Insomnia

Insomnia
InsomniaRating:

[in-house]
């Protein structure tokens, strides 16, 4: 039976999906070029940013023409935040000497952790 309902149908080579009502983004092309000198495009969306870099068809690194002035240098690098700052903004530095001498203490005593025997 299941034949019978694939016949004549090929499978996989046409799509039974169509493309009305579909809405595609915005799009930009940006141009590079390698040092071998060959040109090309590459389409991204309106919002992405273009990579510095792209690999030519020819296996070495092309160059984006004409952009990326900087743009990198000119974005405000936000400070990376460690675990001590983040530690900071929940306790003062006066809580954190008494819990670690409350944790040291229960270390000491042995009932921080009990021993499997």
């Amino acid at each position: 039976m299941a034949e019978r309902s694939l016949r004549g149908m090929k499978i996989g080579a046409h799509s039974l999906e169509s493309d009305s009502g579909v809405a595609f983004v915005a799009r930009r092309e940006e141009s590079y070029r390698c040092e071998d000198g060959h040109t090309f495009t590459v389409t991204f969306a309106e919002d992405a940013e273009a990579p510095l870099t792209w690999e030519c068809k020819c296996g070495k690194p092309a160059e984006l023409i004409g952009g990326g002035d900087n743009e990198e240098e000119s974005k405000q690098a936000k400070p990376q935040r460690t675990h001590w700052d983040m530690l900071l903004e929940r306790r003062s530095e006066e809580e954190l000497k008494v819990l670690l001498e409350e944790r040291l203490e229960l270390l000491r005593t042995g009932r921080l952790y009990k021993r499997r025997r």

I had wanted to see this film when it was out in the theater, but I never got around to it. I’m sure there were holidays, or late nights at work or something, but I just couldn’t get out to see it. And then I forgot about it. It faded into the background with the other things I meant to do but never seemed to have time for. And then I saw it on the shelf at my local video store and everything came flooding back. It was the director of Memento, starred an aging screen icon who’s twenty-years removed from his best work, and it takes place in Alaska. Some disparate elements to be sure, but an intriguing triumvirate nonetheless. From minute one, I couldn’t help but be reminded of Smilla’s Sense of Snow, whose Denmark and Greenland locations played as much of a role in the movie as the characters did. Insomnia‘s similar Alaskan environs gave that same awful sense of seclusion and being dwarfed by the natural world. Alaska is also bathed in 24-hour daylight, throwing off not only our, but our main character’s sense of everything. LA detective, Will Dormer (Al Pacino), and his partner go to Alaska to help authorities in a small town solve the murder of a teenage girl. They are sent there because they are under investigation in LA. I’m not sure why their captain sends them out of town during the investigation, but… They both seem to have some connection to the police chief in this Alaskan town, but we’re never told what it is (a most curious omission). There’s an eager rookie cop in the office (Swank) who, coincidently, followed Dormer’s career, and idolizes him. Everybody in this small police department, it is painstakingly pointed out to us, is very by the book and on the up-and-up. This immediately sets Pacino’s character up as an outsider. We know he’s a good detective, but we get a glimpse at his tactics, and know he’s under investigation by LAPD’s internal affairs. We also find out that his partner is going to cut a deal to stay out of trouble, and we know that this really pisses Dormer off. Then, in pursuit of the killer, Dormer “accidentally” shoots his partner while chasing the killer in the fog. To the viewer it looks like an accidental shooting, but to Dormer things are much less clear. He hasn’t slept in days (due to stress and the fact it’s light 24/7) and can’t seem to focus on his own feelings about the situation. Here’s where the problem lies. Pacino is a decent actor, but I think he really missed on this one. I’m not sure if he was just phoning it in, he honestly didn’t get it, or the director, Nolan, was too intimidated to say anything to him. Yes, he looked tired. Yes, he acted tired. But we see nothing in his face about the worry and guilt he holds about the shooting. We don’t see the angst one would expect. He just looks tired. Nolan intercuts flashes of memory and some hallucinations that accompany Dormer’s insomnia, but Pacino doesn’t seem to register a single one. It’s as if these snippets weren’t in the original script, and Nolan added them as an after thought. I just think Pacino has lost a step ever since his damn hoo-haw! movie. In fact, he still uses that damn Southern accent from that character in almost every subsequent movie. Seriously, go through almost every movie he’s done sinceScent of a Woman and you’ll hear the New York-born Pacino speak like he’s from North Carolina or Texas or something. Maybe he’s been replaced by a stand-in or redneck robot or something. The whole point of the movie is lost on him, and it’s sad. The irony heightens when the killer Dormer is pursuing steps forward and tells him that he witnessed him shooting his partner. Now Dormer must rely on the very person he is trying to put away to keep his terrible secret. The killer attempts to try to frame another person for the murder of the girl by planting evidence, all with the help and full knowledge of Dormer. These actions mirror Dormer’s case in LA and bring him full circle. He realizes that his actions have repercussions and that he is in over his head with his partner’s murder and his involvement with the girl’s murderer. There are supposed to be all sorts of conflicting emotions here, but Pacino can only seem to muster one. It’s a shame, as this could have been a great opportunity for someone else to explore the complexities of the situation and really flex their acting muscles. Instead, we just get the some-old, tired Pacino. As the film draws to its conclusion, I also expected some sort of cool twist, or intellectual jog at least, but the same sucky gunplay ruins what could have been a good ending to a movie with a lot of potential, but not enough execution. Those damn Norwegian adaptations will screw you every time.